As beneficial as therapy can be, it can also be really daunting if you want to start seeing a professional but aren't sure how or where to start. How do you find someone? And once you do, what should you be prepared for? What if you find out that your therapist just isn't the right fit for you?
All of these are valid questions, and it's understandable to want to know what to expect when you decide to take that step for your mental health. After all, therapy is hugely personal, and so is your relationship with your therapist. To get the most out of your sessions, it's important that you feel comfortable enough to do the work that you need to.
Kristin Zeising, PsyD, a clinical psychologist and couples therapist in San Diego, says that the bottom line is that what you get out of therapy is what you put into it.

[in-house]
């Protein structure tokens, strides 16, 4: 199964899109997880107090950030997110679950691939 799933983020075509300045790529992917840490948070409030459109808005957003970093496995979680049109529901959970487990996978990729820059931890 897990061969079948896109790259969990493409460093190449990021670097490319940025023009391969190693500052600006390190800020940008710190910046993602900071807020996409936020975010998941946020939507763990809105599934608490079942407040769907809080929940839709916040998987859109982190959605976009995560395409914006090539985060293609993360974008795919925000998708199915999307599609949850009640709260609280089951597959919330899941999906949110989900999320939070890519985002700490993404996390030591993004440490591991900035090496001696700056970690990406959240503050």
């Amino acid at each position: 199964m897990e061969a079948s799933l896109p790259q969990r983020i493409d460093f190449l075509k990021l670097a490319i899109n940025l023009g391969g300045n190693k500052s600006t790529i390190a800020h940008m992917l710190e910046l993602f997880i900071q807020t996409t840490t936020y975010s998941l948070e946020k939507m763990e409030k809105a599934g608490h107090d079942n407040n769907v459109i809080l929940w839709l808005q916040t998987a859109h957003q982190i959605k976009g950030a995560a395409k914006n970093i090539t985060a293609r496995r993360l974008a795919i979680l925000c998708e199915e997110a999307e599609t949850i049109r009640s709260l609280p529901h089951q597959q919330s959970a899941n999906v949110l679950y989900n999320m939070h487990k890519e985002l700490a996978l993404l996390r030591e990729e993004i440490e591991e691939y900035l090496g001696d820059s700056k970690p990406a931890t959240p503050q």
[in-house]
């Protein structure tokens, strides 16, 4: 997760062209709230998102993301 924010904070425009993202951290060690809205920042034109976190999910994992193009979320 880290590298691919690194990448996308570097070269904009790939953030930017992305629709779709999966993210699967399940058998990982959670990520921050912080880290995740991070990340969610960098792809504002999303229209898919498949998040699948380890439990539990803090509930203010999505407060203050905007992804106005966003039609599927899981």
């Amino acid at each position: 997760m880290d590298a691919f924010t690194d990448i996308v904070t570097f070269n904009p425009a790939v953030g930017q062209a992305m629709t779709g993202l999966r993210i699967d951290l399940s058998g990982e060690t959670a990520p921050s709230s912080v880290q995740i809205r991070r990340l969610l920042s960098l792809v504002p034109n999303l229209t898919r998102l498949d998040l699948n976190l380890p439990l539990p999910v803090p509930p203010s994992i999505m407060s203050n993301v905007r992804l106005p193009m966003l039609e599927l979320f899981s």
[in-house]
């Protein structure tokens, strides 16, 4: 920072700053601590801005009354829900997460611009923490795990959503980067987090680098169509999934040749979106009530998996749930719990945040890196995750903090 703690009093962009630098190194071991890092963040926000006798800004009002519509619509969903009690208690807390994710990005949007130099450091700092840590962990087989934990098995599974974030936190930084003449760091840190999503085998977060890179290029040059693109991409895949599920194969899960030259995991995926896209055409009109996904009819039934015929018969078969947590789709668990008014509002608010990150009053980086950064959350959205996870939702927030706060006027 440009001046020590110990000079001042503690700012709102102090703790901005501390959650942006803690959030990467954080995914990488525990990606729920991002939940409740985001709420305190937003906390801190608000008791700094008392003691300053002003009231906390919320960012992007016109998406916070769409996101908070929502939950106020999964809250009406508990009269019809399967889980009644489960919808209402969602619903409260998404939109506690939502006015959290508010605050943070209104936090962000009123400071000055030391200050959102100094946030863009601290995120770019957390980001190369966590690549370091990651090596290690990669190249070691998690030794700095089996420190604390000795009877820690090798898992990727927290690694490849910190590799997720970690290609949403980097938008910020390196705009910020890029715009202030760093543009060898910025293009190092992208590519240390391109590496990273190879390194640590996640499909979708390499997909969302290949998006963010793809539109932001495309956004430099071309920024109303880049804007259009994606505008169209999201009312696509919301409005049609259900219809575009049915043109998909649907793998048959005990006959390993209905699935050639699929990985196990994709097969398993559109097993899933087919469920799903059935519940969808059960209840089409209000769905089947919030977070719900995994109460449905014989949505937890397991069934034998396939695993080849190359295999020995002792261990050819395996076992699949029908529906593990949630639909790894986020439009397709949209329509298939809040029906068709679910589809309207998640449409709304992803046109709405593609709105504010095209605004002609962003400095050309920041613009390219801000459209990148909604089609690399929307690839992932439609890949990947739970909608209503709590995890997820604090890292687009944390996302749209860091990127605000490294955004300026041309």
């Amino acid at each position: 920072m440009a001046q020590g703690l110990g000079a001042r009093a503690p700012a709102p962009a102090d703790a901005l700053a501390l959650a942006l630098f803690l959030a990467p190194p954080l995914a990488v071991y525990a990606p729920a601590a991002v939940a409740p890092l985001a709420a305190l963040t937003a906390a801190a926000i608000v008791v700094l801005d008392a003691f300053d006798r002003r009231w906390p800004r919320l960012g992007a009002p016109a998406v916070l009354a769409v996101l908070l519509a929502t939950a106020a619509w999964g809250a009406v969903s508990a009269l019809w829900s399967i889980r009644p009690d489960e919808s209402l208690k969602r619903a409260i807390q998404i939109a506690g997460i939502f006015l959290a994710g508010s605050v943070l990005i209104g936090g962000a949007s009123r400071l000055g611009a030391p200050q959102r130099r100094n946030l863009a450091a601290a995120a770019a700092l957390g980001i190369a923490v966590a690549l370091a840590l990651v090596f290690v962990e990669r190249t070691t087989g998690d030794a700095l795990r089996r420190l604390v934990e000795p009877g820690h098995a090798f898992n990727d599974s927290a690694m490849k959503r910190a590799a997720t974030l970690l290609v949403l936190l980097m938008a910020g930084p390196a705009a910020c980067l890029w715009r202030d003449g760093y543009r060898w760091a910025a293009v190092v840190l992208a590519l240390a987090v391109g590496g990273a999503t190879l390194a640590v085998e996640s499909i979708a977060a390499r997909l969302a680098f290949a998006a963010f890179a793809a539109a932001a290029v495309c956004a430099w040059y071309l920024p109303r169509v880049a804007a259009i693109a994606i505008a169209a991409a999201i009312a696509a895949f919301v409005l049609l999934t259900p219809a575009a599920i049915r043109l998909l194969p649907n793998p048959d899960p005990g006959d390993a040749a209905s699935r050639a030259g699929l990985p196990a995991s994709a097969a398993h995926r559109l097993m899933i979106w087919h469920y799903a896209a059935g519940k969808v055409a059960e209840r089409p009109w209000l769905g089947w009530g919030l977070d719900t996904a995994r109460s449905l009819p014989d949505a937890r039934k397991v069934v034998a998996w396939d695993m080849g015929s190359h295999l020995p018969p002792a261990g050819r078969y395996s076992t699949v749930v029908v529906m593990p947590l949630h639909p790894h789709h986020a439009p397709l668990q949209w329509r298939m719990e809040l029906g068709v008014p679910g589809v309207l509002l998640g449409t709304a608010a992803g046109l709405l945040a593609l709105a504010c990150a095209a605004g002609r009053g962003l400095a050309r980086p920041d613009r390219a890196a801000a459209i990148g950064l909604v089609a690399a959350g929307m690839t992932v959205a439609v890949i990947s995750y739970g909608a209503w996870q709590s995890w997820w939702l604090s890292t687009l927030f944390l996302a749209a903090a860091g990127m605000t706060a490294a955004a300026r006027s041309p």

"Recognize it takes both the therapist and you to address the issues and make changes," she says. "The therapist can’t make changes on their own. They are there to help ask insightful questions or guide you in your treatment, but can’t do the work for you. The more you put into it the more you’ll get out of it."
Of course, not everyone has the luxury of going to therapy — it can be expensive, and not all insurance plans cover it, making cost a huge barrier for many people. But if you can get access to a good therapist, it's definitely worth looking into.
Ahead, we've outlined a few things you can expect when you're starting therapy for the first time.
If you are experiencing anxiety and are in need of crisis support, please call the Crisis Call Center’s 24-hour hotline at 1-775-784-8090.
If you are experiencing depression and need support, please call the National Depressive/Manic-Depressive Association Hotline at 1-800-826-3632 or the Crisis Call Center’s 24-hour hotline at 1-775-784-8090.